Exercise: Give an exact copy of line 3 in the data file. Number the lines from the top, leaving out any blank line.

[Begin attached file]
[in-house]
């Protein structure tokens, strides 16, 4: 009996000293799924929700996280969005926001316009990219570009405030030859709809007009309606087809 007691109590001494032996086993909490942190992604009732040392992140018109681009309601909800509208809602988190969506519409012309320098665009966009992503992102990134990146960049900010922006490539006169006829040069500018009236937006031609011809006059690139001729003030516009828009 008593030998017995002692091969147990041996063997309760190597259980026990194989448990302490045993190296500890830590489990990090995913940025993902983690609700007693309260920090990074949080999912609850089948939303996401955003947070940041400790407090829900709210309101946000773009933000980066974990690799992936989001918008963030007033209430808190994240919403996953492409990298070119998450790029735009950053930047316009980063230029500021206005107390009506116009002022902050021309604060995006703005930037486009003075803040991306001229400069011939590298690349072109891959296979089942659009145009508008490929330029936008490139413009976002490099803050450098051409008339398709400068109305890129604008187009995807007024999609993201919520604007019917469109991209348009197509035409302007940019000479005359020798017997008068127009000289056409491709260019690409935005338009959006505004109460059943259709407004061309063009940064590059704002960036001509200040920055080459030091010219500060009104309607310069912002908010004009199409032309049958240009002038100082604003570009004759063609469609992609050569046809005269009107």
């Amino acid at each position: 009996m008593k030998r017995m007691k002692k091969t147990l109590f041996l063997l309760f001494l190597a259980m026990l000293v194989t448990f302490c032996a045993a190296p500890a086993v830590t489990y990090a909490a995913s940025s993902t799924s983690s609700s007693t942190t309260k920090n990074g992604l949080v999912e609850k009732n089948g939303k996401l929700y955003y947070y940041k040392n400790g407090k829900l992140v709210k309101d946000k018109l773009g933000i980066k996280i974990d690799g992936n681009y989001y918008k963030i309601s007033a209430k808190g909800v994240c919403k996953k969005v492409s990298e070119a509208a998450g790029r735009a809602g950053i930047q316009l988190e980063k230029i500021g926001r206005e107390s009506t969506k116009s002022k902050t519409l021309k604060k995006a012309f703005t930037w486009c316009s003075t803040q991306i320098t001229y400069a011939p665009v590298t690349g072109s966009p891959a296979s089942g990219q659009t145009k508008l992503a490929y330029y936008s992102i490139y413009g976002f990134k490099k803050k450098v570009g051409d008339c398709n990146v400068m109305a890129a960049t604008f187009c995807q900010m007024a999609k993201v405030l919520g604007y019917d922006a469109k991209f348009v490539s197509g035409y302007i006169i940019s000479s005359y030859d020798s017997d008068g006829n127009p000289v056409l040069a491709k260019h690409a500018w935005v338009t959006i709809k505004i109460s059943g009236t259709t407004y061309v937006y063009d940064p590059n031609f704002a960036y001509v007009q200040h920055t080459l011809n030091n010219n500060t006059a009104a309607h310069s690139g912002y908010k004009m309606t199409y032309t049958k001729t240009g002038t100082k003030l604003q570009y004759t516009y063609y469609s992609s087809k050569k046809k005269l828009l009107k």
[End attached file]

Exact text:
């Amino acid at each position: 009996m008593k030998r017995m007691k002692k091969t147990l109590f041996l063997l309760f001494l190597a259980m026990l000293v194989t448990f302490c032996a045993a190296p500890a086993v830590t489990y990090a909490a995913s940025s993902t799924s983690s609700s007693t942190t309260k920090n990074g992604l949080v999912e609850k009732n089948g939303k996401l929700y955003y947070y940041k040392n400790g407090k829900l992140v709210k309101d946000k018109l773009g933000i980066k996280i974990d690799g992936n681009y989001y918008k963030i309601s007033a209430k808190g909800v994240c919403k996953k969005v492409s990298e070119a509208a998450g790029r735009a809602g950053i930047q316009l988190e980063k230029i500021g926001r206005e107390s009506t969506k116009s002022k902050t519409l021309k604060k995006a012309f703005t930037w486009c316009s003075t803040q991306i320098t001229y400069a011939p665009v590298t690349g072109s966009p891959a296979s089942g990219q659009t145009k508008l992503a490929y330029y936008s992102i490139y413009g976002f990134k490099k803050k450098v570009g051409d008339c398709n990146v400068m109305a890129a960049t604008f187009c995807q900010m007024a999609k993201v405030l919520g604007y019917d922006a469109k991209f348009v490539s197509g035409y302007i006169i940019s000479s005359y030859d020798s017997d008068g006829n127009p000289v056409l040069a491709k260019h690409a500018w935005v338009t959006i709809k505004i109460s059943g009236t259709t407004y061309v937006y063009d940064p590059n031609f704002a960036y001509v007009q200040h920055t080459l011809n030091n010219n500060t006059a009104a309607h310069s690139g912002y908010k004009m309606t199409y032309t049958k001729t240009g002038t100082k003030l604003q570009y004759t516009y063609y469609s992609s087809k050569k046809k005269l828009l009107k």